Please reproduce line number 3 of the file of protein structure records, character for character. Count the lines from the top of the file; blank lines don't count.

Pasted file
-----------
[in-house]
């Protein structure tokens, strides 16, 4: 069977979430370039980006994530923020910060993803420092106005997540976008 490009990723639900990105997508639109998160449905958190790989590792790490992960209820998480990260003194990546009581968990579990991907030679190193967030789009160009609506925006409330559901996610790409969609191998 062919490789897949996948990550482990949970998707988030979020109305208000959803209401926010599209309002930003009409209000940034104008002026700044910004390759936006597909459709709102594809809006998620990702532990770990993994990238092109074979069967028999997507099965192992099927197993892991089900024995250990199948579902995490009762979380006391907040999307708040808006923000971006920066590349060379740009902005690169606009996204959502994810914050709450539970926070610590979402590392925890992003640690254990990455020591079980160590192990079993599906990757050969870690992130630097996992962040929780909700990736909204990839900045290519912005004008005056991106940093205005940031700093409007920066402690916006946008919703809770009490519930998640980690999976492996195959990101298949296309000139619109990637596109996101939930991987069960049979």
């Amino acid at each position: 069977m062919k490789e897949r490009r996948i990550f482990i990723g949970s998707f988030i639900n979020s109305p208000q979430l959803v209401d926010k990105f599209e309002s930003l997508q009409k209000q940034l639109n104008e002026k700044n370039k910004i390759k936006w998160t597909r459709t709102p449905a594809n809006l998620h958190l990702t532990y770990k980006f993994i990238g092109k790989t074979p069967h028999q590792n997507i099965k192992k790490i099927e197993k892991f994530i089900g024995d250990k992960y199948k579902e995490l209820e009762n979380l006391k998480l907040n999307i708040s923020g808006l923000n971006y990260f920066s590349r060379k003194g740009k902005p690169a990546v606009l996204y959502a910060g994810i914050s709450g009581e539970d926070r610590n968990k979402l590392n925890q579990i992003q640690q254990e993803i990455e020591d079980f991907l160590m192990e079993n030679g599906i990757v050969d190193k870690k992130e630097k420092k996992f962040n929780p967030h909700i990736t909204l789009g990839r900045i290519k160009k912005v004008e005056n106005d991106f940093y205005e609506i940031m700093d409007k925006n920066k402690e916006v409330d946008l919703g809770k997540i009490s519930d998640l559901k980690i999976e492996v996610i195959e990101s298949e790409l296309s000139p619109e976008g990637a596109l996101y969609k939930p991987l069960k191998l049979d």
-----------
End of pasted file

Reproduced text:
């Amino acid at each position: 069977m062919k490789e897949r490009r996948i990550f482990i990723g949970s998707f988030i639900n979020s109305p208000q979430l959803v209401d926010k990105f599209e309002s930003l997508q009409k209000q940034l639109n104008e002026k700044n370039k910004i390759k936006w998160t597909r459709t709102p449905a594809n809006l998620h958190l990702t532990y770990k980006f993994i990238g092109k790989t074979p069967h028999q590792n997507i099965k192992k790490i099927e197993k892991f994530i089900g024995d250990k992960y199948k579902e995490l209820e009762n979380l006391k998480l907040n999307i708040s923020g808006l923000n971006y990260f920066s590349r060379k003194g740009k902005p690169a990546v606009l996204y959502a910060g994810i914050s709450g009581e539970d926070r610590n968990k979402l590392n925890q579990i992003q640690q254990e993803i990455e020591d079980f991907l160590m192990e079993n030679g599906i990757v050969d190193k870690k992130e630097k420092k996992f962040n929780p967030h909700i990736t909204l789009g990839r900045i290519k160009k912005v004008e005056n106005d991106f940093y205005e609506i940031m700093d409007k925006n920066k402690e916006v409330d946008l919703g809770k997540i009490s519930d998640l559901k980690i999976e492996v996610i195959e990101s298949e790409l296309s000139p619109e976008g990637a596109l996101y969609k939930p991987l069960k191998l049979d």